Abstract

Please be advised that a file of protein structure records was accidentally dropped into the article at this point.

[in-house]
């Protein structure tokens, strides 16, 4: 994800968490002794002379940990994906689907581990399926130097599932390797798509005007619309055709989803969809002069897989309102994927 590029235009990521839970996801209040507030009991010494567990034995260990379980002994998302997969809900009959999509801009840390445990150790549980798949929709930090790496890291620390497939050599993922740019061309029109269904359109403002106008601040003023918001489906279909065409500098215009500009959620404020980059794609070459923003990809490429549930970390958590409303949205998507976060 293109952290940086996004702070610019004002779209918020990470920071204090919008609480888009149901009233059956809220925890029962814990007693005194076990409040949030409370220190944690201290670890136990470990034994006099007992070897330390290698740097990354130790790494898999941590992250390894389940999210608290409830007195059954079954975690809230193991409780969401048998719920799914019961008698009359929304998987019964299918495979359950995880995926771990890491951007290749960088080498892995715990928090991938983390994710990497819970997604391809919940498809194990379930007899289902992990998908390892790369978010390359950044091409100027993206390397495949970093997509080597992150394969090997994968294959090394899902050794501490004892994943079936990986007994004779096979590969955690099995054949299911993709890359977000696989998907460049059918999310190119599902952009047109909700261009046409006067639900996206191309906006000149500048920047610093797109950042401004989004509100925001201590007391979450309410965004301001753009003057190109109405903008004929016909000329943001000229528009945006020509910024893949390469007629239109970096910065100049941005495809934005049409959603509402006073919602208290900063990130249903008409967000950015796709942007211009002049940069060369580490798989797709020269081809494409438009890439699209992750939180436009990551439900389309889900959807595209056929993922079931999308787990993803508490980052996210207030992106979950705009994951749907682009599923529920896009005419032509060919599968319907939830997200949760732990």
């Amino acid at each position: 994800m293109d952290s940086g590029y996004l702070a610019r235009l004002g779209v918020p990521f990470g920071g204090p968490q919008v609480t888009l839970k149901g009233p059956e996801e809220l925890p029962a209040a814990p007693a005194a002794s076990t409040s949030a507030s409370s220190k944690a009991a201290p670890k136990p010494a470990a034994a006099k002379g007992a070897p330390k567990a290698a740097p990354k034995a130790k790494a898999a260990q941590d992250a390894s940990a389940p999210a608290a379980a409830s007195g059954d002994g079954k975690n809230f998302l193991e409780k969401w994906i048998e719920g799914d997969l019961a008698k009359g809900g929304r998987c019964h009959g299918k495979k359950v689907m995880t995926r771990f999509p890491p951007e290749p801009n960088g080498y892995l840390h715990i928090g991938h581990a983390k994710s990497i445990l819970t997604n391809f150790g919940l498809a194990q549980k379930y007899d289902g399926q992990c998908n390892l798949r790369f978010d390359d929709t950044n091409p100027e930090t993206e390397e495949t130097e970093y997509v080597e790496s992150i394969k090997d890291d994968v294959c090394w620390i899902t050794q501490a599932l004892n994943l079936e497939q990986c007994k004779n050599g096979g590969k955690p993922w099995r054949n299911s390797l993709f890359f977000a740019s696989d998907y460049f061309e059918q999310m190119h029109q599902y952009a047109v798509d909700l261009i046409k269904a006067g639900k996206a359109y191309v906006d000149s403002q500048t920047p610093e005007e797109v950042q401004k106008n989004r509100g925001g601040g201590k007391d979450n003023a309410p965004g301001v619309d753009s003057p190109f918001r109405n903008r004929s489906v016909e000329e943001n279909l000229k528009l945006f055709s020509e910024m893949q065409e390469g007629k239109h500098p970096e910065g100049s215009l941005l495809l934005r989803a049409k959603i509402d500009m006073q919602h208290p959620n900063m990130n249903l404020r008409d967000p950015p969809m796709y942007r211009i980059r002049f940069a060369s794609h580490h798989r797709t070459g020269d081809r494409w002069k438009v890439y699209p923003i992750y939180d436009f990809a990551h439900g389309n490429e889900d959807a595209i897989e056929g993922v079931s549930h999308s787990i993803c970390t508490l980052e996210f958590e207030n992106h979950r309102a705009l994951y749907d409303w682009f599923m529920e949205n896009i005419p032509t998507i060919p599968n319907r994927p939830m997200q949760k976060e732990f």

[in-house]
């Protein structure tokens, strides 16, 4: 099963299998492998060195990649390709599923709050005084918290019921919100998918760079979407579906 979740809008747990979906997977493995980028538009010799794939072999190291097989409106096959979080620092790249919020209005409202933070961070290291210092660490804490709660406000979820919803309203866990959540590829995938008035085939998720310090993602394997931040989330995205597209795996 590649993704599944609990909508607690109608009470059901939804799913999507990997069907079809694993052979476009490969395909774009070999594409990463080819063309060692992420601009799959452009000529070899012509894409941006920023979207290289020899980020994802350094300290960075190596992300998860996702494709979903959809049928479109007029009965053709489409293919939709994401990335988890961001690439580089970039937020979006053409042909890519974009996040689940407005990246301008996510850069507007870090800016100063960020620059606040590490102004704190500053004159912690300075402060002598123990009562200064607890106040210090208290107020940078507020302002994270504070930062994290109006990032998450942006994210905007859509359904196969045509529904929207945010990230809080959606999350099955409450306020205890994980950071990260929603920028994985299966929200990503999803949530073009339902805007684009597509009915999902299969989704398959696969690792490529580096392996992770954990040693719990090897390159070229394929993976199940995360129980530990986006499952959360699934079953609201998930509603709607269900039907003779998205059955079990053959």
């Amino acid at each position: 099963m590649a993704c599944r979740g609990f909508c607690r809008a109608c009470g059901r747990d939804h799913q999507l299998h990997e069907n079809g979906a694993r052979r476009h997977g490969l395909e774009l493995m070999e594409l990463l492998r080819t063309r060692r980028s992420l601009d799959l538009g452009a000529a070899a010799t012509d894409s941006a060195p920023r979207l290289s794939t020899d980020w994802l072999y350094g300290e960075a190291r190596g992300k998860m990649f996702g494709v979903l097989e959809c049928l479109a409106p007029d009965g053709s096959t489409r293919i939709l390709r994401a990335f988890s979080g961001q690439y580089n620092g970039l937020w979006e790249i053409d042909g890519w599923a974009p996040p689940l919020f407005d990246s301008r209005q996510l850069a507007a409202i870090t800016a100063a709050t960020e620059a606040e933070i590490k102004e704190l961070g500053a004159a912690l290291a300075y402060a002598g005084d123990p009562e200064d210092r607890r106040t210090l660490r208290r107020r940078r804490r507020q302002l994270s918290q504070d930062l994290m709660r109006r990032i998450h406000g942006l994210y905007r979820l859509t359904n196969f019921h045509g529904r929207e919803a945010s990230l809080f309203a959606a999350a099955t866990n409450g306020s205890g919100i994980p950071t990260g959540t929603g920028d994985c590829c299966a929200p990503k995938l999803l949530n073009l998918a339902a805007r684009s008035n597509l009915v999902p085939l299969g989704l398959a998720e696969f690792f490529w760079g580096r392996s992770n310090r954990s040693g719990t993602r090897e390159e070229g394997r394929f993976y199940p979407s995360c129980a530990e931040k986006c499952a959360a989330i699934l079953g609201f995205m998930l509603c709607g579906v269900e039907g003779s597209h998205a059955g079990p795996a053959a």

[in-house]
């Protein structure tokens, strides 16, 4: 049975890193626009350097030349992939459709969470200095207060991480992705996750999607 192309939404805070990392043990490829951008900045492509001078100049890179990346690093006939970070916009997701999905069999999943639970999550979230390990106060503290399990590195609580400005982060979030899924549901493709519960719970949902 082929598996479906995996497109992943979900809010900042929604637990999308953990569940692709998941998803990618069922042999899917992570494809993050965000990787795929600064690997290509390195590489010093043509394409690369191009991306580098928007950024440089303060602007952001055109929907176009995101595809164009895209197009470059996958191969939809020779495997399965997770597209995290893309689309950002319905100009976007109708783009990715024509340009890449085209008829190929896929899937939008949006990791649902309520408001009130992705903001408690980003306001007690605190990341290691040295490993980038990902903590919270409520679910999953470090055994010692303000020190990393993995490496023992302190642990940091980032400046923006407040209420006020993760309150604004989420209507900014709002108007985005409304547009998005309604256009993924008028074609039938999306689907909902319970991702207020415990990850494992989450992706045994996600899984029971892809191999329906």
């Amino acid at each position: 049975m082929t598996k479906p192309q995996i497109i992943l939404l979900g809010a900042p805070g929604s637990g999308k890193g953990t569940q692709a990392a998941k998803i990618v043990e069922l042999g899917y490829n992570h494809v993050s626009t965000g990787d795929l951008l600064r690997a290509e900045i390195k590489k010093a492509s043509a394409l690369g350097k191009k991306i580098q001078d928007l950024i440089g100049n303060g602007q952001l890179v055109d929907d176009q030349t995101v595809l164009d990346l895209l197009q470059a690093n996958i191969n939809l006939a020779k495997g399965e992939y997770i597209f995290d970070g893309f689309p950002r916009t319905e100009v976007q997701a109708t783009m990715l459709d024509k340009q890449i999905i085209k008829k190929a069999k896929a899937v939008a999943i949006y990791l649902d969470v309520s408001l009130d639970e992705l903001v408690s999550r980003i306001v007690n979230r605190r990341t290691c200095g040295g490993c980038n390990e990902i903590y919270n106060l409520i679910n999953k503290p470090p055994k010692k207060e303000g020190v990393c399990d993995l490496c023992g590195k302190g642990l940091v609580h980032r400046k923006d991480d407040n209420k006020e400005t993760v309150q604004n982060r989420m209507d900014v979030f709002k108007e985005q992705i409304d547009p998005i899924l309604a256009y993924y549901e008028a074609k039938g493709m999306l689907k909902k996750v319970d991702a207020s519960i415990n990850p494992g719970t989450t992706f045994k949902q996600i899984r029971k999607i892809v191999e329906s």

This article reports on recent findings from the ongoing archaeological project at the single- component early seventeenth-century Huber phase site, Middle Grant Creek (11WI2739), located at Midewin National Tallgrass Prairie in Will County, Illinois. Excavations and geophysical surveys conducted over the past four years are yielding valuable data that are expanding our understandings of this critical period just prior to European colonialism. Findings have revealed a wide range of protohistoric activities, including foodways, skilled craft production, and ceremonial activities as well as far-flung trade relationships that illustrate the endurance of Indigenous trade networks into at least the early seventeenth-century. This article introduces the latest findings from Middle Grant Creek and brings them into discussions of this key period in Midwestern archaeology.

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